Nadia Comaneci says she's going home whenever she heads to Romania.
She says the same when she returns to Oklahoma.
“I don't think many people consider in their heart that they have two places that are home,” she said.
But after living in Norman for more than two decades, the international gymnastics star feels as at home in Oklahoma as she does in her homeland of Romania. She jokes that she's lived here so long that maybe she's earned some sort of honorary status as an Oklahoman.
Safe to say, she has.
Comaneci will be inducted into the Oklahoma Sports Hall of Fame on Monday night. She won't be the first member born outside the state, but never before has the hall welcomed someone whose athletic success came as a representative of another country. But frankly, no one else in the hall is as big a star as Nadia.
She is known by more people than any other hall of famer. When the 14-year-old with the bouncy brunette ponytail became the first gymnast to score a perfect 10 at the Olympics, she became an international darling.
Thirty-seven years later, she's still loved worldwide.
One of the YouTube videos of her historic routine has been viewed 2 million times in the past year alone.
But for as much as Nadia is linked to Romania, she feels every bit as tied to Oklahoma. This is where she and husband, Bart Conner, have made their home. This is where they are raising their son, Dylan. This is where she feels the most at peace.
The story of how she came to the United States is a remarkable one. While it's been told before, it's still an amazing but harrowing tale.
She retired from competitive gymnastics in 1981 after winning nine Olympic medals, including three golds at the 1976 Games in Montreal and two golds at the 1980 Games in Moscow. As the most famous Romanian ever, she lived a pampered life. She lived in a villa, had servants and wore expensive jewelry.
But she was in a country governed by a Communist dictator — and a brutal one at that.
Nicolae Ceausescu was said to have combined the brute oppression of Stalin's Soviet Union with the maniacal terrorism of Papa Doc Duvalier's Haiti.
Even with her favored status, Comaneci dreamed of escaping Romania for years, but she was so well-known that defecting would be no easy task.
Comaneci reached a breaking point, however, in late 1989.
On the night of Nov. 27, she and six others were driven in a rented Audi to a deserted road near the Romanian border with Hungary. Around midnight, they began walking.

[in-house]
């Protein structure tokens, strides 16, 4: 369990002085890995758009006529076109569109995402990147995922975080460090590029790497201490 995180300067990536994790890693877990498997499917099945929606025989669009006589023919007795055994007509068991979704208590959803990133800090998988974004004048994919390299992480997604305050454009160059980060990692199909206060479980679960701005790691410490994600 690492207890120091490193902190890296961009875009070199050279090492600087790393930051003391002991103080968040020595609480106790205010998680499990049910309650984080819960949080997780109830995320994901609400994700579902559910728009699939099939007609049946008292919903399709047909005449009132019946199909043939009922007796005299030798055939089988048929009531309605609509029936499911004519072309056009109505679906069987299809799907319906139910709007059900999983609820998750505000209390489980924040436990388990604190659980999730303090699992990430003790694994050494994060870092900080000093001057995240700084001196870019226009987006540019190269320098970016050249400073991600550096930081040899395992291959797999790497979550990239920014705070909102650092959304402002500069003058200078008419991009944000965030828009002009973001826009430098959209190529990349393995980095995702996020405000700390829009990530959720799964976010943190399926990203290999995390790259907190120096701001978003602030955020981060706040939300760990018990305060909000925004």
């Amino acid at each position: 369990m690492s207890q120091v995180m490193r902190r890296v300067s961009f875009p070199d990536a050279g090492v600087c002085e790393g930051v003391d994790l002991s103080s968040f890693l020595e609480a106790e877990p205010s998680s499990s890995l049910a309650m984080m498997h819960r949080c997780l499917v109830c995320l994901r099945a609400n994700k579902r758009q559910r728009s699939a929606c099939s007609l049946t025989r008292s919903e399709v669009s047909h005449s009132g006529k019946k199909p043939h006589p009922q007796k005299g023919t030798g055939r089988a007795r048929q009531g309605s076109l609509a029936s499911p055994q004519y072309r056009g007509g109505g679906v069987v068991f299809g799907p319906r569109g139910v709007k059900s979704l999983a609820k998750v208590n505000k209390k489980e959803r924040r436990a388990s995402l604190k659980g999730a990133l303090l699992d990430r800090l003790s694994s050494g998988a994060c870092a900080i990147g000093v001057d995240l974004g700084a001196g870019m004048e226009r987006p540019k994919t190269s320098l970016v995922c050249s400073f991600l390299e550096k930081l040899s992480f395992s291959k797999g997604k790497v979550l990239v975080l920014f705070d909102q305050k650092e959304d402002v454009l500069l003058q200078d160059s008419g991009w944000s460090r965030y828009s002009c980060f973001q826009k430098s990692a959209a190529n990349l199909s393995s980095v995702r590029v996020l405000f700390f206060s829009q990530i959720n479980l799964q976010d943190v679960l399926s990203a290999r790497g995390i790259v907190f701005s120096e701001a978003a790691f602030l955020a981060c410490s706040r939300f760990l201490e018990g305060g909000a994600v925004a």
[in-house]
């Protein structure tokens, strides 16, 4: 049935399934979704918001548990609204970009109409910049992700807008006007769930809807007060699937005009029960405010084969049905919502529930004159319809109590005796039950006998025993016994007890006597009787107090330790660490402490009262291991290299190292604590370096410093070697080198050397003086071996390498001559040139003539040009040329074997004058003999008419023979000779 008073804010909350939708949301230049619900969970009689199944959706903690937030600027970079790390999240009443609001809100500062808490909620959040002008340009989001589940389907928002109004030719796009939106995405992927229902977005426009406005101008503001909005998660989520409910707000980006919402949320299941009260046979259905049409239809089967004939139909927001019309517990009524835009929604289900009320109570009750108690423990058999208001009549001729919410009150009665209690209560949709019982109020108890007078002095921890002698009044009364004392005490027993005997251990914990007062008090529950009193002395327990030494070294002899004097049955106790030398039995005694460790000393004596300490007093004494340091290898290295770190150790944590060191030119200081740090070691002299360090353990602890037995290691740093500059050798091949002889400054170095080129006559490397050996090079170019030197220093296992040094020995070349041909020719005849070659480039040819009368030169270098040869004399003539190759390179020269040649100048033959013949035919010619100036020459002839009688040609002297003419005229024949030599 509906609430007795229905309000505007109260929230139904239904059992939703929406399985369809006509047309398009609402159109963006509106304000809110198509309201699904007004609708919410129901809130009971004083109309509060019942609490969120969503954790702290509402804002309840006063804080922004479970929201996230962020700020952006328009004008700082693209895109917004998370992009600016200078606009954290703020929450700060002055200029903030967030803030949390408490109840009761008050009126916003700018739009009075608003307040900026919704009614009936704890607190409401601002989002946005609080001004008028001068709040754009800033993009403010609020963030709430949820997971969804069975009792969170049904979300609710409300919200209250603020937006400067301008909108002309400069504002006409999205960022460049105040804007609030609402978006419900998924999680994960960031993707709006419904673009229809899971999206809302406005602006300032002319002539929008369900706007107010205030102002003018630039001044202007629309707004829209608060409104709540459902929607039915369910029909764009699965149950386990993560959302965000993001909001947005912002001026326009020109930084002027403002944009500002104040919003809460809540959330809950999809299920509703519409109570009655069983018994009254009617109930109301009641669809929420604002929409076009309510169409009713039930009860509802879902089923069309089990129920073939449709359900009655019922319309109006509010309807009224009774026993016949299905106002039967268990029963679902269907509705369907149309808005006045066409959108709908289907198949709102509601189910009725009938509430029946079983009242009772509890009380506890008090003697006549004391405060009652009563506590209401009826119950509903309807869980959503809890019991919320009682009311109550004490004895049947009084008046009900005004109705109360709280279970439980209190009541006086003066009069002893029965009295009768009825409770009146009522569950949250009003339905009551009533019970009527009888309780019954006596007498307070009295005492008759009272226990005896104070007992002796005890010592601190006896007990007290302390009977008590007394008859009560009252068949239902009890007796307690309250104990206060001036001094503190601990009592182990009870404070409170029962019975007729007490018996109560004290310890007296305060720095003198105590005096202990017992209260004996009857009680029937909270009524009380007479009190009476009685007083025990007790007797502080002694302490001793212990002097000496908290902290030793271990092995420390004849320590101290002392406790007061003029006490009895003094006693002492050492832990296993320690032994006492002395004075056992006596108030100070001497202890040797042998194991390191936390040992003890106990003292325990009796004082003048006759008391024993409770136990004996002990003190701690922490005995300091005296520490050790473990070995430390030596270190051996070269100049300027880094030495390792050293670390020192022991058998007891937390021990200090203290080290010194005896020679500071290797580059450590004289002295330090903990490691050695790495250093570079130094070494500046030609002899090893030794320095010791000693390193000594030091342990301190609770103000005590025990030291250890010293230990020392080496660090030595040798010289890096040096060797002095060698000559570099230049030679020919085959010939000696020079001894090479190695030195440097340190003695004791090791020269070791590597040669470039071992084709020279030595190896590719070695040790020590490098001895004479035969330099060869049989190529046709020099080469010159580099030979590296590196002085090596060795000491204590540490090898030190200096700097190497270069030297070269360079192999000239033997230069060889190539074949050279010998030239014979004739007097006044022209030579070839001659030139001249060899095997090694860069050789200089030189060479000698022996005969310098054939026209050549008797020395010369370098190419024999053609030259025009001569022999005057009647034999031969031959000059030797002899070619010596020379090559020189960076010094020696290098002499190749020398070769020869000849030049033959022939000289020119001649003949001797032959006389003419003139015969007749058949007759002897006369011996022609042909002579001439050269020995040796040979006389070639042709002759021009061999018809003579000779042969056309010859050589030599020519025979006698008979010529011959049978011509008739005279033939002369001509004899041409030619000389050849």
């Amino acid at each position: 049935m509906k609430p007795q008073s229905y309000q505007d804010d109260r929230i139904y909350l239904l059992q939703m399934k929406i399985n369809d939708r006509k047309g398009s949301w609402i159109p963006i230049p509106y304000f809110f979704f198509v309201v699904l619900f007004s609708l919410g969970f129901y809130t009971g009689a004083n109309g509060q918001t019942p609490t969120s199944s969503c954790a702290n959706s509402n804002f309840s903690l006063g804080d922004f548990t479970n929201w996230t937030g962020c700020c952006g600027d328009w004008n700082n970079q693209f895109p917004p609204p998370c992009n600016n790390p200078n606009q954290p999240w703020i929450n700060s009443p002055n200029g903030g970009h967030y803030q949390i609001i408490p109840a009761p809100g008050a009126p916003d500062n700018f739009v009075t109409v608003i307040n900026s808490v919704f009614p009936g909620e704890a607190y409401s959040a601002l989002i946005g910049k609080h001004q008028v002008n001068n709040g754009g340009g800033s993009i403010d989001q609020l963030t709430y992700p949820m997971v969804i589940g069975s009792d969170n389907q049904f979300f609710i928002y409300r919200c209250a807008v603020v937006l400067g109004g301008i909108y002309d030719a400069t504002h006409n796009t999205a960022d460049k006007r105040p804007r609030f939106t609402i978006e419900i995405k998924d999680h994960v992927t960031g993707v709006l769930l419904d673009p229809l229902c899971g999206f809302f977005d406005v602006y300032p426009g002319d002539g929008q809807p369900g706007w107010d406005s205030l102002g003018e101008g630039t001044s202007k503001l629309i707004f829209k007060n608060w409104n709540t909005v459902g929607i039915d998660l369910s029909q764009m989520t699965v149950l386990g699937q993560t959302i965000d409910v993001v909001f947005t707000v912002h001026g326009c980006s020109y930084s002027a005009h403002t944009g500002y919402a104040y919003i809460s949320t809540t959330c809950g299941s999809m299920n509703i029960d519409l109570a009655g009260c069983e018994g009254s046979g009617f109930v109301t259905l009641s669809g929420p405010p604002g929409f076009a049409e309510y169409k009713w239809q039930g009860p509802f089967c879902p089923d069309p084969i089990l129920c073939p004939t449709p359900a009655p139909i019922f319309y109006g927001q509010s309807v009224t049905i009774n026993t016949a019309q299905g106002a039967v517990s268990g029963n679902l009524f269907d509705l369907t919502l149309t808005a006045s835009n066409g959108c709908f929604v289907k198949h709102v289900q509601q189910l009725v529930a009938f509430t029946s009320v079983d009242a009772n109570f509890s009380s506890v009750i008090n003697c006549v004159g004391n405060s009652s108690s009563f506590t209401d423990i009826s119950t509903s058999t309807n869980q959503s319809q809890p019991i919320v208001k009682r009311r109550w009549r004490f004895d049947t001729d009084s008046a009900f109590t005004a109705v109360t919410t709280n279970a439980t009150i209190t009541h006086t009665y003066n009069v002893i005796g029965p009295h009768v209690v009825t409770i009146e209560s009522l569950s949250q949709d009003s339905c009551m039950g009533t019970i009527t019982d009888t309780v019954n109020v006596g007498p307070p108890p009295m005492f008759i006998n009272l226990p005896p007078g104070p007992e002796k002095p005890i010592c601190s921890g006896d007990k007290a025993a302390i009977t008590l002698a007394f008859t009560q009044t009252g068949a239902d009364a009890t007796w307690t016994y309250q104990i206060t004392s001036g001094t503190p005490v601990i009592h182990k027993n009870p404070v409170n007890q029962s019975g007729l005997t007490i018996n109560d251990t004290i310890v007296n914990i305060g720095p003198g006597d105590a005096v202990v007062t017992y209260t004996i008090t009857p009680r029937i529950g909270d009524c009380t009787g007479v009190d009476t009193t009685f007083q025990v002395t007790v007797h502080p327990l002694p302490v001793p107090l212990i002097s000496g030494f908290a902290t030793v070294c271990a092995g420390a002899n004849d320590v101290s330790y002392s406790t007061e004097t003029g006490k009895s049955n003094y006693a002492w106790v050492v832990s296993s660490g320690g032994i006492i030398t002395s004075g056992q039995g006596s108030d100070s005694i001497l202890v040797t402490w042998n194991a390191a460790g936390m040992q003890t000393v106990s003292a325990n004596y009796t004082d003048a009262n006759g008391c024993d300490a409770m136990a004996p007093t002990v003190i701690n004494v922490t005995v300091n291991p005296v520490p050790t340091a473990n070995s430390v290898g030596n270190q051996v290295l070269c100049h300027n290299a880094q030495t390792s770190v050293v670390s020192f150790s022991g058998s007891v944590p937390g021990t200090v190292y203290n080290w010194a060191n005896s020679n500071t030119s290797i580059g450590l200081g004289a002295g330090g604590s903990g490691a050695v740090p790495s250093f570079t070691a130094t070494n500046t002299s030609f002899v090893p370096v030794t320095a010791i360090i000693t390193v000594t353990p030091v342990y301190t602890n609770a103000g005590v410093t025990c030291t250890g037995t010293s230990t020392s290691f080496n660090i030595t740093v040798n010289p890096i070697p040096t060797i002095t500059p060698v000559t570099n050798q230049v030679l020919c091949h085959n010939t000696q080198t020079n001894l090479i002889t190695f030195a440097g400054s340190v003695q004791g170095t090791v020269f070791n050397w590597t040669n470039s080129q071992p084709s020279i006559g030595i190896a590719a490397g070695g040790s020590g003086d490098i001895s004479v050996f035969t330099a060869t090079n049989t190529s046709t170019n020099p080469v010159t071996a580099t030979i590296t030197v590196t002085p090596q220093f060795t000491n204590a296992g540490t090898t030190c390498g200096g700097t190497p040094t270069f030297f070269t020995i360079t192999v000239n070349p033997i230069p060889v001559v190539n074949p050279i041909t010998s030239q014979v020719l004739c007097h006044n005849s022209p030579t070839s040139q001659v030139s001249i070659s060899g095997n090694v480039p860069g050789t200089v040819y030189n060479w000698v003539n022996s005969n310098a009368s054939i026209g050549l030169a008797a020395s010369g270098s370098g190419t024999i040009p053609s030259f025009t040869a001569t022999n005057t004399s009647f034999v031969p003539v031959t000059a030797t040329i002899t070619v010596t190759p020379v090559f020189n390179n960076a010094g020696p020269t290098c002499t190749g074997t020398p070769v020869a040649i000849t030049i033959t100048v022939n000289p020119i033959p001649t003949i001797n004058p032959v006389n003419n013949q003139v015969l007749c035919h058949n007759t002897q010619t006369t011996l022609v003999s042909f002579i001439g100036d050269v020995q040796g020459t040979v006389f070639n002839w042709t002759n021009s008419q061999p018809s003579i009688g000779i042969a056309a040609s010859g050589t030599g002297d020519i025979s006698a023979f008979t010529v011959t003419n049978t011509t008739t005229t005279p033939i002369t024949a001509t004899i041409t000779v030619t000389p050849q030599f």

About 10 miles of open countryside separated them from the border and freedom.
They trudged through mud and water and ice. Most of the time, they walked, but sometimes, they crawled.
Six hour later, they reached a barbed-wire fence and passed through an opening into Hungary. There were no border guards in sight, but they heard guard dogs in the distance.
Two weeks later, she was in the United States.
Two weeks after that, the Ceausescu regime fell. He was captured, hastily tried, then publicly executed on Christmas Day 1989. It ushered in democracy and freedom and a new era in Romania.
When Comaneci decided to defect from Romania, she had no way of knowing that revolution was right around the corner.
“Probably if I would have known, I would have thought deeper about doing that,” she admitted.
But at the same time, she doesn't allow herself to dwell in what-ifs.
“I cannot change anything,” she said, “so I don't want to think about what I would have done.”
And besides, her life has turned out just fine.
A few months after leaving Romania, Comaneci joined a tour of former Olympic gymnasts and met Bart Conner. They eventually started dating.
A little over two years later, she moved part-time to Norman, where he had a gymnastics academy.
Then in 1996, they married.
Now, she travels the world making appearances, attending charity events and doing speaking engagements. She is on the board of Special Olympics International, the Muscular Dystrophy Association and the Laureus Sports For Good Foundation among others.
But no matter where she goes, Comaneci always returns to Oklahoma.
“It feels good when you come to a place like Oklahoma to charge up the batteries,” she said. “I need that.”
As she talked, she was only a few hours from getting on a plane and jetting off to Los Angeles for a few days of work with the Muscular Dystrophy Association
“I don't think I would be able to connect to so many things without touching a base where it's gotta be just me in my warm-ups and my flip-flops.”
This is where she's comfortable.
This is home.
Jenni Carlson: Jenni can be reached at (405) 475-4125. Like her at facebook.com/JenniCarlsonOK, follow her at twitter.com/jennicarlson_ok or view her personality page at newsok.com/jennicarlson.